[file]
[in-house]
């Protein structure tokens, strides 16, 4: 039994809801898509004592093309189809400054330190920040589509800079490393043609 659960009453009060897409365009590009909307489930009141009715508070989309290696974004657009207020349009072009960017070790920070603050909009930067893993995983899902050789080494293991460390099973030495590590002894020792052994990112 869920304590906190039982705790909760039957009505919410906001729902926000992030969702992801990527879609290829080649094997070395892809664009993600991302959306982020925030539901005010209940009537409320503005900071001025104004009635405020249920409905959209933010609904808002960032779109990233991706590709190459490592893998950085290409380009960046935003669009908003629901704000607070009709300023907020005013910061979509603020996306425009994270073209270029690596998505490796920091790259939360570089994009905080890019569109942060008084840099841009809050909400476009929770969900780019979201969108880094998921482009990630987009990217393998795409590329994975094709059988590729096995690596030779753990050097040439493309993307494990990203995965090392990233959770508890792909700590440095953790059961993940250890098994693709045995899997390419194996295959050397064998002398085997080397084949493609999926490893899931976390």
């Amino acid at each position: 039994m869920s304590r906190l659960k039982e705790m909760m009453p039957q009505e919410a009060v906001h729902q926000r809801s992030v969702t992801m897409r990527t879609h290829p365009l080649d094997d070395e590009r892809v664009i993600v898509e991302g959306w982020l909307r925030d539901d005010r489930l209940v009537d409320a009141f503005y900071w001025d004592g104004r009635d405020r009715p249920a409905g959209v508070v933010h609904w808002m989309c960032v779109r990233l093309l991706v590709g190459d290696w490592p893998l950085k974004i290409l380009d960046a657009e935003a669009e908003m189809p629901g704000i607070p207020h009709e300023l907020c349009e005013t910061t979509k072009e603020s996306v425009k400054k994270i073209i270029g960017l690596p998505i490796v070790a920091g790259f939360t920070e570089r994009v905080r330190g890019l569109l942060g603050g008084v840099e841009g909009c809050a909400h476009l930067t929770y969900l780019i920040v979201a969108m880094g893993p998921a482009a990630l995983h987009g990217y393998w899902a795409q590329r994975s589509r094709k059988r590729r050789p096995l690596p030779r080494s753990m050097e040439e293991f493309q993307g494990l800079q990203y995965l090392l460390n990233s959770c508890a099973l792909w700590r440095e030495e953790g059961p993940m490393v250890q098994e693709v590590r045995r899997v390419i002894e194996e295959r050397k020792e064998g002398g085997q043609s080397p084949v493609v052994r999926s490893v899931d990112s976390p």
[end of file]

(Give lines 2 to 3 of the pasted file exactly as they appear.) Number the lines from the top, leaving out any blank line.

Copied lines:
């Protein structure tokens, strides 16, 4: 039994809801898509004592093309189809400054330190920040589509800079490393043609 659960009453009060897409365009590009909307489930009141009715508070989309290696974004657009207020349009072009960017070790920070603050909009930067893993995983899902050789080494293991460390099973030495590590002894020792052994990112 869920304590906190039982705790909760039957009505919410906001729902926000992030969702992801990527879609290829080649094997070395892809664009993600991302959306982020925030539901005010209940009537409320503005900071001025104004009635405020249920409905959209933010609904808002960032779109990233991706590709190459490592893998950085290409380009960046935003669009908003629901704000607070009709300023907020005013910061979509603020996306425009994270073209270029690596998505490796920091790259939360570089994009905080890019569109942060008084840099841009809050909400476009929770969900780019979201969108880094998921482009990630987009990217393998795409590329994975094709059988590729096995690596030779753990050097040439493309993307494990990203995965090392990233959770508890792909700590440095953790059961993940250890098994693709045995899997390419194996295959050397064998002398085997080397084949493609999926490893899931976390």
């Amino acid at each position: 039994m869920s304590r906190l659960k039982e705790m909760m009453p039957q009505e919410a009060v906001h729902q926000r809801s992030v969702t992801m897409r990527t879609h290829p365009l080649d094997d070395e590009r892809v664009i993600v898509e991302g959306w982020l909307r925030d539901d005010r489930l209940v009537d409320a009141f503005y900071w001025d004592g104004r009635d405020r009715p249920a409905g959209v508070v933010h609904w808002m989309c960032v779109r990233l093309l991706v590709g190459d290696w490592p893998l950085k974004i290409l380009d960046a657009e935003a669009e908003m189809p629901g704000i607070p207020h009709e300023l907020c349009e005013t910061t979509k072009e603020s996306v425009k400054k994270i073209i270029g960017l690596p998505i490796v070790a920091g790259f939360t920070e570089r994009v905080r330190g890019l569109l942060g603050g008084v840099e841009g909009c809050a909400h476009l930067t929770y969900l780019i920040v979201a969108m880094g893993p998921a482009a990630l995983h987009g990217y393998w899902a795409q590329r994975s589509r094709k059988r590729r050789p096995l690596p030779r080494s753990m050097e040439e293991f493309q993307g494990l800079q990203y995965l090392l460390n990233s959770c508890a099973l792909w700590r440095e030495e953790g059961p993940m490393v250890q098994e693709v590590r045995r899997v390419i002894e194996e295959r050397k020792e064998g002398g085997q043609s080397p084949v493609v052994r999926s490893v899931d990112s976390p």